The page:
Tuck Wants To Focus On Tort Reform Again - WLOX.com - The News for South Mississippi

09/29/03

Tuck Wants To Focus On Tort Reform Again

Lt. Governor Amy Tuck supports more tort reform legislation, so Mississippi healthcare doesn't suffer. 

"I'm making a commitment to continue to go forward and make sure we have additional reforms in our civil justice system" she said. "Why? Because it's critical and it's essential to the future of healthcare in our state."

Barbara Blackmon's camp didn't want to respond to Tuck's tort reform announcement until it had more information about what was said.

The head of Garden Park Medical Center said last year's tort reform legislation helped a little bit. But there are still some major insurance concerns that could cripple local doctors.

Just ask Dr. Bill Kergosien. Garden Park's emergency room director treats all sorts of emergency patients. Back in late January, his ER nearly closed. Doctors were on strike, because of Mississippi's malpractice mess. The walkout ended a week later.

"Thank goodness there was a product available through the hospital," Dr. Kergosien said, "because I was dropped with one month's notice." According to Kergosien, "The system is on life support now. We're limping along."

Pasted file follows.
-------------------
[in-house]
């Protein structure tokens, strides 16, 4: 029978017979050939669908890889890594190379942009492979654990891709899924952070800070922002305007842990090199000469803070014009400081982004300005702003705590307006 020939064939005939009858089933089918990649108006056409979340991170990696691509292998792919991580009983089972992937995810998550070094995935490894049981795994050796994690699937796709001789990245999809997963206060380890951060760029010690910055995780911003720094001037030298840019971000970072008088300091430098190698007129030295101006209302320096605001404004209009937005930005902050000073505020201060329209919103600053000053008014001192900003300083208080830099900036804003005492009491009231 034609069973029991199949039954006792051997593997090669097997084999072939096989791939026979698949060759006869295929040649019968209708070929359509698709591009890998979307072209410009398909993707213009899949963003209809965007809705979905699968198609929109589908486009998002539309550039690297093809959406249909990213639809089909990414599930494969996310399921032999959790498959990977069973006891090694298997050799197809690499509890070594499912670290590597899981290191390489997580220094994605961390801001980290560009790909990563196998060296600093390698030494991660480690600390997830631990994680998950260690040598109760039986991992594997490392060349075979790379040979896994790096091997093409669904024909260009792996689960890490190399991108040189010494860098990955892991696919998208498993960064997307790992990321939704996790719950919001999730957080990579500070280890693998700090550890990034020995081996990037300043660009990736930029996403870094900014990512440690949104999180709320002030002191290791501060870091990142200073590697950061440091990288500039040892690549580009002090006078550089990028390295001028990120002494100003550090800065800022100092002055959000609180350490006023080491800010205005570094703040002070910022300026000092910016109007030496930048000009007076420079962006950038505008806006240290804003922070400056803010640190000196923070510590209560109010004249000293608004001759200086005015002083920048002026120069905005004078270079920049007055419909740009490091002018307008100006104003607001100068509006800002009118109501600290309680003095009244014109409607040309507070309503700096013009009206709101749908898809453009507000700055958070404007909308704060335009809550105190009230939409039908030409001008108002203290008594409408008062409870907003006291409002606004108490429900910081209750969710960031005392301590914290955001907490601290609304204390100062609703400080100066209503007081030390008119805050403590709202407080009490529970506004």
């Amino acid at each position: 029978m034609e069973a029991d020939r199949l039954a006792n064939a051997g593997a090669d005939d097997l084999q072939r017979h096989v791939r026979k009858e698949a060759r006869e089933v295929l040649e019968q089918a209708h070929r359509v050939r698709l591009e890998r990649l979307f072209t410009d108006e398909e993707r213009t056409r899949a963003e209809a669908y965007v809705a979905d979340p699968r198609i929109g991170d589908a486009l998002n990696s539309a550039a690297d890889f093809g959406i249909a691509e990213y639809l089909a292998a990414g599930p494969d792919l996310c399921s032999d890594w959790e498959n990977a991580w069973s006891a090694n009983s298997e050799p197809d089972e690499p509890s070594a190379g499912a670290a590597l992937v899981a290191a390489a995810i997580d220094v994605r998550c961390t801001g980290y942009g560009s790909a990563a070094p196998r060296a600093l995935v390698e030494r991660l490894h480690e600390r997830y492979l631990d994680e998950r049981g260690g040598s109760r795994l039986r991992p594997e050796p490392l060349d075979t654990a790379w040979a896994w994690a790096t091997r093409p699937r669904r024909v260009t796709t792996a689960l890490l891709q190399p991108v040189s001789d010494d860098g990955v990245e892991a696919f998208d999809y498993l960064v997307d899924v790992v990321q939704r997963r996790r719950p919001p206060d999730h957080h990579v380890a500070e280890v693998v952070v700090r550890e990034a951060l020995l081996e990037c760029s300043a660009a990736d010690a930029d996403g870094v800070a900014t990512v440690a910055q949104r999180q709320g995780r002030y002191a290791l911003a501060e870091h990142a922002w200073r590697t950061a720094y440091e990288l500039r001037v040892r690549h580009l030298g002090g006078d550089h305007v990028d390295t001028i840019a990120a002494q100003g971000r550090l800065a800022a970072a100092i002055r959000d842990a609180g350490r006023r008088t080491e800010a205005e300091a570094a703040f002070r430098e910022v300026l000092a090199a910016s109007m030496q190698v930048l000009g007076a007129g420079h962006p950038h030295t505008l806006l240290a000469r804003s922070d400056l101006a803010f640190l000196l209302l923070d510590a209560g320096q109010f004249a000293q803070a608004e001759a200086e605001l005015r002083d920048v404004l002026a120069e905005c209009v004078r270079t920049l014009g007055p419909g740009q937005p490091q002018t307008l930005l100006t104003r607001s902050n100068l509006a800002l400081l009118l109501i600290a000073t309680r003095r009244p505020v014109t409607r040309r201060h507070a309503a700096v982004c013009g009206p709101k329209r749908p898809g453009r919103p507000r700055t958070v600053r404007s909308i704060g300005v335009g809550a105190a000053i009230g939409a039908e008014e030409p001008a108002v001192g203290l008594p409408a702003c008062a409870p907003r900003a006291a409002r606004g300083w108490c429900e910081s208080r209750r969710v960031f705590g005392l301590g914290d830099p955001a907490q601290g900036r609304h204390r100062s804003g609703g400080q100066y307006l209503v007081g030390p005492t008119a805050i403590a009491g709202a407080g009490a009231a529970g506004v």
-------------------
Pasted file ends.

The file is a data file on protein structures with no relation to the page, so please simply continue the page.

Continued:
Mississippi lawmakers spent 83 days in a special session before they hammered out a tort reform bill. Even though that legislation is now law, Mississippi doctors are still having a tough time getting insurance carriers to come to the state and cover their practices.

According to Garden Park Medical Center administrator Bill Peakes, "It hasn't helped enough to bring other insurance carriers into the state."

And that has made it tough on doctors like Dr. Don Gaddy.

"We're one lawsuit away from bankruptcy or closing the practice," he said

Dr. Gaddy isn't sure how much longer his insurance provider will cover his practice. He often walks between his office and Garden Park wondering if the insurance mess is worth the headache it causes.

"You know, I've asked myself that a lot in the last couple of years," he laughed. "I've taken a little different attitude than a lot of physicians. And that is, if I end up with no insurance, I'm going to continue to practice. And we'll just see what happens."

by Brad Kessie

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